Q: What do you do the moment you realize the love will not work? That maybe it’s turned sour, maybe you love them more; maybe it wasn’t never meant to last much longer. What do you do with yourself then?
A: be truthful and fair to yourself. learn to navigate loss. get enough sleep. eat your greens. keep well hydrated. above all, be tender in your handling of yourself. be forgiving of the past. and be open to right now, however difficult. be open to each moment.
Q: Do you ever worry that true happiness will never come? And if it does, could it linger for a while? I’m so scared it will never happen for me, not even fleetingly.
A: what is “true happiness”? stop aspiring to happiness. it is unrealistic. aspire to contentment at best. to being comfortable in your life. to having accepted your many flaws and having stopped beating yourself up for them. what are you after? you want to spend every day laughing on a front porch drinking iced tea from a mason jar? you want to always have someone to kiss below the navel? you want to always be lucky? to sidestep all of life’s potholes? to always make it home before the rain? you can’t have it all. the worst thing we do to ourselves as humans is to set happiness apart from all the other emotions and expect it to have some permanence. why? we have angry flashes. sad bouts. silly hours. these all are temporary, and happiness too. so no, i don’t worry about happiness. in fact, i worry about the opposite. i worry that the expectancy for happiness, the constant waiting around for it, the trust that it will one day show up with the intent to stay, will keep me from enjoying the brief spells of it. i am thankful for each rush of joy, though few and far between. i am thankful they ever come at all.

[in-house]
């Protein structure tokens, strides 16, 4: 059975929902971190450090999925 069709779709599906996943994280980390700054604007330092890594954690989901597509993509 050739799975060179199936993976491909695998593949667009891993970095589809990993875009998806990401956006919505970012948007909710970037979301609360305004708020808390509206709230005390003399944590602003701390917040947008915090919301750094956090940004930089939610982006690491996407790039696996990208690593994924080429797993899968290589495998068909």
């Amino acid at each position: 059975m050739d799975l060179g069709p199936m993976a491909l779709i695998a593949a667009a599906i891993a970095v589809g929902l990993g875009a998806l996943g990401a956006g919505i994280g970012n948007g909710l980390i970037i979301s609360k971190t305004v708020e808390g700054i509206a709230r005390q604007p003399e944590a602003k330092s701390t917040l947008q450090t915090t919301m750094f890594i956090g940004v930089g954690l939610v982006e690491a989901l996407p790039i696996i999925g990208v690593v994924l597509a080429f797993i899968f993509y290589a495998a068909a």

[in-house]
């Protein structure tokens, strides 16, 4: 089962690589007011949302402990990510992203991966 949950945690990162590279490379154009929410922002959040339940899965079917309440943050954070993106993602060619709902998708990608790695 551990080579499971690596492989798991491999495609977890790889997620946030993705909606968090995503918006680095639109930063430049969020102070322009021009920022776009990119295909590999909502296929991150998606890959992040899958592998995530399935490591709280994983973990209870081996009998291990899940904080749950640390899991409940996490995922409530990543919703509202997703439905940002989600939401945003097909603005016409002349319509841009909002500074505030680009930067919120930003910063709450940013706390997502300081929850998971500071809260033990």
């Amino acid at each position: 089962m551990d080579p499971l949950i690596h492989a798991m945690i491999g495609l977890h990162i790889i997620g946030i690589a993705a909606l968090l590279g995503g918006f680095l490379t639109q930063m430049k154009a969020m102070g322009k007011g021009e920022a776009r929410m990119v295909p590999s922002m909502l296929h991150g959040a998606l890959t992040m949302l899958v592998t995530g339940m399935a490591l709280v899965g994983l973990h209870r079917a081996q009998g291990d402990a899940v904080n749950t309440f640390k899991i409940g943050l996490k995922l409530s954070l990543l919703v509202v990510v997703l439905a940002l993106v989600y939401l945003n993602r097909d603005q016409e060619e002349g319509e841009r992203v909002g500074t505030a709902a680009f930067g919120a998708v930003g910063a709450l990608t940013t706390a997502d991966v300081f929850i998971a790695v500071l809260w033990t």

Q: I am falling in love with someone who is falling in love with me and we only get to see each other two days, once a month. Life feels heavy and impossible. How can I make it stop?
A: The only way to make the heaviness stop is to give up the love in this case. But oh, love is such a delicious burden to carry on your back through the desert.
Q: Can you be in love with two people at the same time?
A: I’m never in love with less than half a dozen people a day.
Q: I think I love being the other woman. I’m not always sorry.
A: I’m not either. Oh, to be dark, mysterious, and above all, desired.
Q: I hope one day you’ll find the courage inside yourself to discover you’re so much more than sadness.
A: I already know that. I am not only sadness. I am hope and curiosity and belly-laugh and silence. I am wishful thinking and easily pleased and “sarcasm is the lowest form of wit.” I am pink in the cheeks and soft at the hips and sometimes blue at my extremities because my circulation is so bad. I am kind, to others, and more recently, myself. I am bad with money and full of passion. Full of fury, too. Sometimes angry. Sometimes lonely. Sometimes funny. Sometimes false. Authentic. Self-deprecating. Self-preserving. Gracious, proud, needy, silly, interesting, childish, small. Brave even. On the rare occasion. I know I am more. Thank you for knowing it too.
Donna-Marie Riley currently resides in the South West of England. She is author of the poetry collection Love and Other Small Wars, published by Words Dance, and also featured in Between Sentiment and Sensation: Vol I, published by Red Paint Hill. She romanticizes cold coffee and bitten nails and she likes her poetry shaken, not stirred.